In addition to last week’s final Fringe Firsts and Musical Theatre Awards at the Edinburgh Fringe (See News, 24 Aug 2007), a number of other awards have announced their winners as the 2007 festival came to a close yesterday (27 August 2007). These include the Total Theatre Awards, Amnesty International Freedom of Expression Award, Carol Tambor Award, Herald Angels Awards, The Stage Awards for Acting Excellence and the if.comedy Awards.

One of the big winners was 1927’s Between the Devil and the Deep Blue Sea (pictured) at the Underbelly, which won the Carol Tambor Award (and means that the production will automatically transfer to New York), a Total Theatre Award for Best Emerging Company, and a Fringe First (See News, 17 Aug 2007). Between the Devil and the Deep Blue Sea is a theatrical cabaret which combines live music and performance with animation and film, taking the audience on a journey to the wild woods and shipwrecked seas, from the weird underbelly of the suburbs to the tweedy world of the old rich, through dreamscapes into waking nightmares.

The Total Theatre Award for Best Original Work by a Collective/Ensemble went to Get Your War On (Assembly Aurora Nova), Best Physical Performance to Woyzeck (Assembly Aurora Nova), the Total Theatre Award for Experimentation to The Smile Off Your Face (C Soco), Best Small Scale Work to News From Nowhere (Traverse) and England (Traverse at the Fruitmarket Gallery), and finally the Total Theatre Award for Significant Contribution went to Jos Houben, currently appearing in The Art of Laughter and a founder member of theatre group Complicite.

Amnesty International awarded its 2007 Freedom of Expression Award to Clare Bayley’s The Container, which also won a Fringe First in the first week of the festival (See News, 10 Aug 2007). The production deals with asylum, racial and religious persecution and is staged in an actual container lorry, with the audience shut inside the enclosed space for the performance.

Whilst the Scotsman ran its Fringe Firsts, another Scottish newspaper was busy with its own awards. The Herald has awarded Herald Angels across the Edinburgh International Festival and Fringe for the past ten years, and as with the Fringe Firsts, Herald critics decide which acts, performers or artists they think are deserving of recognition every week. In the case of outstanding performances, an Archangel may be presented. A final award - the ‘Little Devil’ - is presented to those who demonstrate “the show must go on” attitude when adversity strikes.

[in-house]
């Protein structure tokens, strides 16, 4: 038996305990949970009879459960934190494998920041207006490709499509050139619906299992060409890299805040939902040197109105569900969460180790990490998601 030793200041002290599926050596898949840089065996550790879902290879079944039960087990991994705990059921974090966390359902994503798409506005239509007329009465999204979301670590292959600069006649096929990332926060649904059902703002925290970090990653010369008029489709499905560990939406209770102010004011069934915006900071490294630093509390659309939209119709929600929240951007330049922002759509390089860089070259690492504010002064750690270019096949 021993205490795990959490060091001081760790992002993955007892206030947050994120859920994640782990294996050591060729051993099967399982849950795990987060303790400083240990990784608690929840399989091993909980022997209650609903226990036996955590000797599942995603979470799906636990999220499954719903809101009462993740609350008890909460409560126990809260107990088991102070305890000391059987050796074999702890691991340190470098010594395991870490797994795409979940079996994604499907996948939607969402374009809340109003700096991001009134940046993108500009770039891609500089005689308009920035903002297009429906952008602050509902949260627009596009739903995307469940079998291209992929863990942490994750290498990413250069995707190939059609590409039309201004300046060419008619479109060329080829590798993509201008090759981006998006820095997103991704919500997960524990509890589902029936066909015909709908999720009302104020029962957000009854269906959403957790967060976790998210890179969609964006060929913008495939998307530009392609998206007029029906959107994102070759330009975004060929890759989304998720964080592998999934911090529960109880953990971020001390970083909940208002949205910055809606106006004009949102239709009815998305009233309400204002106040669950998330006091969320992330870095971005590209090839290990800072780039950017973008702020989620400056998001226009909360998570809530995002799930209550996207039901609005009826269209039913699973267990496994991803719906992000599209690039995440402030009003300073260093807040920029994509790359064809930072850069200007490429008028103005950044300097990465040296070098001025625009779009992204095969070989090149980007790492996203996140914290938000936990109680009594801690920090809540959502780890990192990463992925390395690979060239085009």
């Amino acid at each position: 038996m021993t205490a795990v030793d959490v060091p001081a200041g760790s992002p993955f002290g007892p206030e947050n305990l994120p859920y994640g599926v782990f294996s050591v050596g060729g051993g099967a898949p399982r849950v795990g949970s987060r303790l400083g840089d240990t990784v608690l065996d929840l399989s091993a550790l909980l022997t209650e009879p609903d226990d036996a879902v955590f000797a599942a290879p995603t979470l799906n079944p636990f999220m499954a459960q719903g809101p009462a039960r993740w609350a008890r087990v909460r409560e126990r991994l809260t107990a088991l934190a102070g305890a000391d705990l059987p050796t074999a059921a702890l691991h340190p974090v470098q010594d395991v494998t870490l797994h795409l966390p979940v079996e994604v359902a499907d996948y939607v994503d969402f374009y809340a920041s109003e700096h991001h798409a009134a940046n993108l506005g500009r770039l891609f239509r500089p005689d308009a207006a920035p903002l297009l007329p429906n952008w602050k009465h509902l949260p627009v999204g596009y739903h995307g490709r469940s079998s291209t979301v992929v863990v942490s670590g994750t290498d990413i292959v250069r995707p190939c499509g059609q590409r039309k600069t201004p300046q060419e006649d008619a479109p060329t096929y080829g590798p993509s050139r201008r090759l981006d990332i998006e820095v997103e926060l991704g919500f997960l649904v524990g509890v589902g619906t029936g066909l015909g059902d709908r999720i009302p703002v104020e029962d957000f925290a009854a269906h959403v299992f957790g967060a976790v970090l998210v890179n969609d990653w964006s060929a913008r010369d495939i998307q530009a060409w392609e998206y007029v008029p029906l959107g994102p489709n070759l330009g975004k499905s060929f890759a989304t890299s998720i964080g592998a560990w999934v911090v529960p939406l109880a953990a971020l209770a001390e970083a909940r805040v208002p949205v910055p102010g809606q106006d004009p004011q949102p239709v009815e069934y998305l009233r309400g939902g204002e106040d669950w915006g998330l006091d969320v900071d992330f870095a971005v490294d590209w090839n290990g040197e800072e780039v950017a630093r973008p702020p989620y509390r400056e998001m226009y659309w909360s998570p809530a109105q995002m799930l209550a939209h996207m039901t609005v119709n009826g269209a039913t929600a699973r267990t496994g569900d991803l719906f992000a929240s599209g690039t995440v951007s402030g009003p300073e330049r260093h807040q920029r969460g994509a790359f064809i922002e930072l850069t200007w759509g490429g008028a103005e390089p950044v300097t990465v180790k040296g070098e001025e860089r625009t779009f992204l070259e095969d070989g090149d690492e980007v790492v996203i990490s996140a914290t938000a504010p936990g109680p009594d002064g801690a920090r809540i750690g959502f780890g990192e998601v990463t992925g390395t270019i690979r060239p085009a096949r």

The Archangel went to Philip Howard, who steps down this year as artistic director of the Traverse Theatre, for his tenure and creativity in the role. Angel winners were: the Simon Bolivar Youth Orchestra of Venezuela; Concerto Italiano for their “masterclass” performance of Monteverdi at Greyfriars Kirk; Siren by Ray Lee; Kenny Young and the Egg Plants; Bob Kaper for his autobiographical, multimedia tale Big in Japan (or Three Steves and A Bob); Uninvited Guests for It Is Like It Ought to Be; and Vanishing Point for Subway. The ‘Little Devil’ went to John Moran and His Neighbour, Saori. An accident involving boiling soup meant that Saori was unable to perform for the first few shows and so Moran performed solo.

In The Stage Awards for Acting Excellence, Best Ensemble went to New York-based theatre company Shalimar for La Femme Est Morte or Why I Should Not F**k My Son (Pleasance Dome), Best Solo Performer to Madi Distefano for Popsicle’s Departure 1989 (Assembly Rooms), Best Actor was Garry Cooper in Long Time Dead (Traverse) and a rare joint Best Actress award went to Eugenia Caruso and Janet Bamford in Truckstop (the Zoo).

Finally, the much-sought-after if.comedy (Intelligent Finance) award (formerly known as the Perrier Prize) went to veteran stand-up Brendon Burns for So I Suppose This Is Offensive Now, 11 years after first coming to the Fringe, with Tom Basden winning Best Newcomer for Won’t Say Anything. The Panel Prize for the show which most captured the comedy spirit of the Fringe this year went to Arthur Smith for Arturart at the Institute of Zoo Logic. In addition to the main trophy, Burns receives £8,000 plus the chance to headline the Intelligent Finance Comedy Award Shows in the West End. Basden and Smith win £4,000 and will also appear in the West End.

The 2007 Edinburgh Fringe, the world's largest arts festival and now 61 years old, closed yesterday with a record-breaking 1.7 million tickets sold, an increase on last year of 10.8%. It featured 2,050 shows (304 of which were absolutely free) across 250 venues with an estimated 18,626 performers taking to the stage. It was the first Fringe under new artistic director Jon Morgan (See News, 26 Mar 2007). The Fringe’s parent event, the Edinburgh International Festival, opened on 10 August and continues until 2 September.

- by Tom Atkins